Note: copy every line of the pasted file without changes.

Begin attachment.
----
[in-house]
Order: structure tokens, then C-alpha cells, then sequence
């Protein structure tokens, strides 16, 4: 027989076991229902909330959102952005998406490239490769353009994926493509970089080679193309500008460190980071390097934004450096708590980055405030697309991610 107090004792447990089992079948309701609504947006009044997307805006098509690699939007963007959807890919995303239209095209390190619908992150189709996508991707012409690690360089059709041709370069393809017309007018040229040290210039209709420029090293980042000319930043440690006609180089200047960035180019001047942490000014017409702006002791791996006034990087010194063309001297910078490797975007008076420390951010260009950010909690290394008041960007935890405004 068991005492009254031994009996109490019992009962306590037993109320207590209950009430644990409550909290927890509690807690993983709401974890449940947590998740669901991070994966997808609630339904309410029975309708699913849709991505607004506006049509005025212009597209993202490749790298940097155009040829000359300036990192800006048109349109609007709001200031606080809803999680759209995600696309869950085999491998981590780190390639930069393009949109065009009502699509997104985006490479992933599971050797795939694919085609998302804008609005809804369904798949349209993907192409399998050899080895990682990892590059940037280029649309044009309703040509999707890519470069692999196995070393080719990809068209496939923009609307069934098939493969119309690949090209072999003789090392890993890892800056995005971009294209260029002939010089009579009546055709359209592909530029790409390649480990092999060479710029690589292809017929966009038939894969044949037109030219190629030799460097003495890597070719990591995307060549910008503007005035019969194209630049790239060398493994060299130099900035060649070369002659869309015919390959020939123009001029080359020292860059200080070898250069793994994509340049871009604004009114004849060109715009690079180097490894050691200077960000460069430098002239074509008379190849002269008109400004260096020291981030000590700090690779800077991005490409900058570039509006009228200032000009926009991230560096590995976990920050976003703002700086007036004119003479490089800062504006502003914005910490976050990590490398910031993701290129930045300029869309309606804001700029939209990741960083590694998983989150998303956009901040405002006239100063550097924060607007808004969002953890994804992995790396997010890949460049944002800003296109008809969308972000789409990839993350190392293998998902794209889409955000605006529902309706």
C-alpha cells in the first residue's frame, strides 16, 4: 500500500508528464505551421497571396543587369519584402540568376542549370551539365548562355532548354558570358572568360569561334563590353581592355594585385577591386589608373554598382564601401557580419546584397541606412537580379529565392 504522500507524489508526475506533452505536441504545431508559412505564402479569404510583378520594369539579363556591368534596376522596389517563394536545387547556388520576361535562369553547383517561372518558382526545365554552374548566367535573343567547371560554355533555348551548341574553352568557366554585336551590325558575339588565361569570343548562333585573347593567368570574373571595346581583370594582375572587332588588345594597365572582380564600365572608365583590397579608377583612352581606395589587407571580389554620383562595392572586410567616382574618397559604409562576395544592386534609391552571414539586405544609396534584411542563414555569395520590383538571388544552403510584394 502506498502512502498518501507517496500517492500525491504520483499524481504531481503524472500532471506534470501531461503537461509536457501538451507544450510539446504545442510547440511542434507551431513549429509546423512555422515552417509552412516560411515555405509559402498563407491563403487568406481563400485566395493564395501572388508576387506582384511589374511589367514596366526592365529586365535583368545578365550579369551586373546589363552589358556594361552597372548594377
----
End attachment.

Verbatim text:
[in-house]
Order: structure tokens, then C-alpha cells, then sequence
């Protein structure tokens, strides 16, 4: 027989076991229902909330959102952005998406490239490769353009994926493509970089080679193309500008460190980071390097934004450096708590980055405030697309991610 107090004792447990089992079948309701609504947006009044997307805006098509690699939007963007959807890919995303239209095209390190619908992150189709996508991707012409690690360089059709041709370069393809017309007018040229040290210039209709420029090293980042000319930043440690006609180089200047960035180019001047942490000014017409702006002791791996006034990087010194063309001297910078490797975007008076420390951010260009950010909690290394008041960007935890405004 068991005492009254031994009996109490019992009962306590037993109320207590209950009430644990409550909290927890509690807690993983709401974890449940947590998740669901991070994966997808609630339904309410029975309708699913849709991505607004506006049509005025212009597209993202490749790298940097155009040829000359300036990192800006048109349109609007709001200031606080809803999680759209995600696309869950085999491998981590780190390639930069393009949109065009009502699509997104985006490479992933599971050797795939694919085609998302804008609005809804369904798949349209993907192409399998050899080895990682990892590059940037280029649309044009309703040509999707890519470069692999196995070393080719990809068209496939923009609307069934098939493969119309690949090209072999003789090392890993890892800056995005971009294209260029002939010089009579009546055709359209592909530029790409390649480990092999060479710029690589292809017929966009038939894969044949037109030219190629030799460097003495890597070719990591995307060549910008503007005035019969194209630049790239060398493994060299130099900035060649070369002659869309015919390959020939123009001029080359020292860059200080070898250069793994994509340049871009604004009114004849060109715009690079180097490894050691200077960000460069430098002239074509008379190849002269008109400004260096020291981030000590700090690779800077991005490409900058570039509006009228200032000009926009991230560096590995976990920050976003703002700086007036004119003479490089800062504006502003914005910490976050990590490398910031993701290129930045300029869309309606804001700029939209990741960083590694998983989150998303956009901040405002006239100063550097924060607007808004969002953890994804992995790396997010890949460049944002800003296109008809969308972000789409990839993350190392293998998902794209889409955000605006529902309706």
C-alpha cells in the first residue's frame, strides 16, 4: 500500500508528464505551421497571396543587369519584402540568376542549370551539365548562355532548354558570358572568360569561334563590353581592355594585385577591386589608373554598382564601401557580419546584397541606412537580379529565392 504522500507524489508526475506533452505536441504545431508559412505564402479569404510583378520594369539579363556591368534596376522596389517563394536545387547556388520576361535562369553547383517561372518558382526545365554552374548566367535573343567547371560554355533555348551548341574553352568557366554585336551590325558575339588565361569570343548562333585573347593567368570574373571595346581583370594582375572587332588588345594597365572582380564600365572608365583590397579608377583612352581606395589587407571580389554620383562595392572586410567616382574618397559604409562576395544592386534609391552571414539586405544609396534584411542563414555569395520590383538571388544552403510584394 502506498502512502498518501507517496500517492500525491504520483499524481504531481503524472500532471506534470501531461503537461509536457501538451507544450510539446504545442510547440511542434507551431513549429509546423512555422515552417509552412516560411515555405509559402498563407491563403487568406481563400485566395493564395501572388508576387506582384511589374511589367514596366526592365529586365535583368545578365550579369551586373546589363552589358556594361552597372548594377